Home Do-It: Laminate can be painted, but prep is key
Q. We have kitchen cabinets that are covered with plastic laminate of a color we no long like. Can the laminate be painted or must we replace it?
A. The laminate can be painted but, as with all painting, careful preparation can help insure a lasting and attractive job.
Keep in mind that laminate is a slick plastic surface that doesn’t hold paint well. The first step in any case is to clean the surface. Kitchen cabinets are likely to pick up a grease film, even if you can’t see it, and cabinets over a stove are usually most vulnerable to grease.
Start with two buckets of warm water, one containing some degreasing detergent, sold at most supermarkets, and the other containing clear warm water for rinsing. Use separate, well-wrung out sponges to clean a section of surface, rinse it, and immediately wipe it dry.
When you have cleaned all the cabinets, let them dry for a day or two. Next, go over the surfaces very lightly with 320-grit sandpaper. You should be careful not to break through the plastic coating; it is very thin. The light sanding, called scuff sanding, will give the primer and paint better adhesion.
Some people use aerosol spray paints that are designed for plastic surfaces, but not every do-it-yourselfer has the skills to get a smooth, even finish with spray paint. You must also mask all nearby surfaces to protect them from overspray. I know of one homeowner who used spray paint in his kitchen and didn’t mask properly; he later found tiny specks of paint on the surface of an expensive granite countertop and removing the paint was a tedious and difficult project.
A different technique is available for those who would rather not use sprays. The painting is more work, but safer. To use a brush or roller instead of spraying, you still need to cover nearby surfaces to protect against drips. Following the scuff sanding, apply a coat of glossy-surface prime such as Bulls Eye 1-2-3, a water-based primer sold at most paint stores and many home centers. Follow directions on the container for preparing glossy surfaces and for applying the primer. Let the primer dry thoroughly and follow with one or two coats of top-quality latex enamel.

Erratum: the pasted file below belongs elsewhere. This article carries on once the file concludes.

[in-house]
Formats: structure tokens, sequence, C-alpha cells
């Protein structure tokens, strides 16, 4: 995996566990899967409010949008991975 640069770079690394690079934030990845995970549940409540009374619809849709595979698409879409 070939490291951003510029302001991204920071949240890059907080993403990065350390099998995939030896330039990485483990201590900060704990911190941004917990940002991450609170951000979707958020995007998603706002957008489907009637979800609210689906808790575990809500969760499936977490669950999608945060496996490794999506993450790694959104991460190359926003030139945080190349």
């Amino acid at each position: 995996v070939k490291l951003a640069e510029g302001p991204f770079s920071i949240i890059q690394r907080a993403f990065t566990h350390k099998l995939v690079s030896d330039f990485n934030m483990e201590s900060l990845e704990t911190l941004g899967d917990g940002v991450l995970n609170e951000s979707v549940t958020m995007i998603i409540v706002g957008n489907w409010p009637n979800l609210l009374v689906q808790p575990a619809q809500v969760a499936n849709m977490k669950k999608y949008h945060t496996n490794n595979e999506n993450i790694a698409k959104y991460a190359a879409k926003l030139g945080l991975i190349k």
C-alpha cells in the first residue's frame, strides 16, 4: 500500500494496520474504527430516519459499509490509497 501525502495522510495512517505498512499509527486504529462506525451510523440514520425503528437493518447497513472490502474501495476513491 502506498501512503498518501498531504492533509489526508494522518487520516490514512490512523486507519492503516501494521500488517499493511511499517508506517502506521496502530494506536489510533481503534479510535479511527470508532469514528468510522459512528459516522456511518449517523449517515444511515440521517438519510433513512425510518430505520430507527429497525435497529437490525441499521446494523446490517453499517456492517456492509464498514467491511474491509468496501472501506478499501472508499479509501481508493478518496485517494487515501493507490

DIY painters who have trouble with brush marks when they paint with a brush should try one of the small paint rollers sold at most home centers. If you are a first-time user of a small roller, practice a little first on some cardboard or scrap wood.
Q. I recently removed my baseboards to seal gaps behind them, but discovered that the baseboards were in such bad shape that I don’t want to replace them. I bought some new baseboard, but when I tried to install it I found the walls are so uneven at the bottom that I can’t get a good fit without gaps at the top and at the ends of sections. What do I do about that?
A. Walls that are perfectly flat are the exception in most houses. Despite the unevenness, you should be able to eliminate a gap at the top by using extra nails.
First, make sure there is no electrical wiring or plumbing pipes at the bottom of the wall where you will install the baseboard. Since you have removed old baseboard from the same location, you should not have a problem, but if you are in doubt have an electrician or plumber check before you start nailing.
When you feel safe to proceed, start at the left end of the baseboard and nail the end securely before proceeding. Use finishing nails that sink into the wall at least 1 1/2 inches, and try and nail into studs or the bottom wood rail of the wall when possible. If necessary, have a helper press the baseboard against the wall as you nail. Sink the nail head slightly below the surface and fill the holes later with spackling compound or wood filler or use a color-matched Blend-Fil pencil.
If you have a miter box or miter saw, you can make matching 45-degree cuts at ends to avoid less attractive butt joints. If you do get some small gaps at joints, you can fill these with wood filler. Some sanding and paint should complete the project.